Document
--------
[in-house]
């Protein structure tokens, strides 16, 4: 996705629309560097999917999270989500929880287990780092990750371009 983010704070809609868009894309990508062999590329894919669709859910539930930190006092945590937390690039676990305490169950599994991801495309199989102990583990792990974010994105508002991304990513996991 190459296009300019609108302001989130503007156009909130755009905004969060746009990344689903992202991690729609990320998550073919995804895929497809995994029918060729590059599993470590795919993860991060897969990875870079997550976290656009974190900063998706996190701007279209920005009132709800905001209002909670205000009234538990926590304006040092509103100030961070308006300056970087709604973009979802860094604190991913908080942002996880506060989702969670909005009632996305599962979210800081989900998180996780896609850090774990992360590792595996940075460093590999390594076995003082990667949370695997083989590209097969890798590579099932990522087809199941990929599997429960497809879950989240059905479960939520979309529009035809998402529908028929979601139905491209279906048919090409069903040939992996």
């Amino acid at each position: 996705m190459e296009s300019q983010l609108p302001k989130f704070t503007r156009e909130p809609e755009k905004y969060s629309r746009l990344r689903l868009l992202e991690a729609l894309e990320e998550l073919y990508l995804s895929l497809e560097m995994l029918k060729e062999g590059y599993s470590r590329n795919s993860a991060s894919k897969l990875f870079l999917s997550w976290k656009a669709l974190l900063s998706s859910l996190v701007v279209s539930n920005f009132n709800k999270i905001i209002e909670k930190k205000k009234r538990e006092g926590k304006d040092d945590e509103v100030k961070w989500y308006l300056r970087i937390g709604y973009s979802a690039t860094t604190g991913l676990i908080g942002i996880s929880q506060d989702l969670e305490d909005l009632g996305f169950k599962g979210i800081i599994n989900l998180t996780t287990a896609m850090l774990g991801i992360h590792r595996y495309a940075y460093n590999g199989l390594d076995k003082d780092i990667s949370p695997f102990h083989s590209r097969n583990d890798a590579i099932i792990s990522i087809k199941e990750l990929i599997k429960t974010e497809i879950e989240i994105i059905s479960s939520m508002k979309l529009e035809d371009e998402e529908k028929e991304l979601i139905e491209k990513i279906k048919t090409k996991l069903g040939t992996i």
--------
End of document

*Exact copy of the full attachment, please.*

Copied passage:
[in-house]
């Protein structure tokens, strides 16, 4: 996705629309560097999917999270989500929880287990780092990750371009 983010704070809609868009894309990508062999590329894919669709859910539930930190006092945590937390690039676990305490169950599994991801495309199989102990583990792990974010994105508002991304990513996991 190459296009300019609108302001989130503007156009909130755009905004969060746009990344689903992202991690729609990320998550073919995804895929497809995994029918060729590059599993470590795919993860991060897969990875870079997550976290656009974190900063998706996190701007279209920005009132709800905001209002909670205000009234538990926590304006040092509103100030961070308006300056970087709604973009979802860094604190991913908080942002996880506060989702969670909005009632996305599962979210800081989900998180996780896609850090774990992360590792595996940075460093590999390594076995003082990667949370695997083989590209097969890798590579099932990522087809199941990929599997429960497809879950989240059905479960939520979309529009035809998402529908028929979601139905491209279906048919090409069903040939992996």
């Amino acid at each position: 996705m190459e296009s300019q983010l609108p302001k989130f704070t503007r156009e909130p809609e755009k905004y969060s629309r746009l990344r689903l868009l992202e991690a729609l894309e990320e998550l073919y990508l995804s895929l497809e560097m995994l029918k060729e062999g590059y599993s470590r590329n795919s993860a991060s894919k897969l990875f870079l999917s997550w976290k656009a669709l974190l900063s998706s859910l996190v701007v279209s539930n920005f009132n709800k999270i905001i209002e909670k930190k205000k009234r538990e006092g926590k304006d040092d945590e509103v100030k961070w989500y308006l300056r970087i937390g709604y973009s979802a690039t860094t604190g991913l676990i908080g942002i996880s929880q506060d989702l969670e305490d909005l009632g996305f169950k599962g979210i800081i599994n989900l998180t996780t287990a896609m850090l774990g991801i992360h590792r595996y495309a940075y460093n590999g199989l390594d076995k003082d780092i990667s949370p695997f102990h083989s590209r097969n583990d890798a590579i099932i792990s990522i087809k199941e990750l990929i599997k429960t974010e497809i879950e989240i994105i059905s479960s939520m508002k979309l529009e035809d371009e998402e529908k028929e991304l979601i139905e491209k990513i279906k048919t090409k996991l069903g040939t992996i």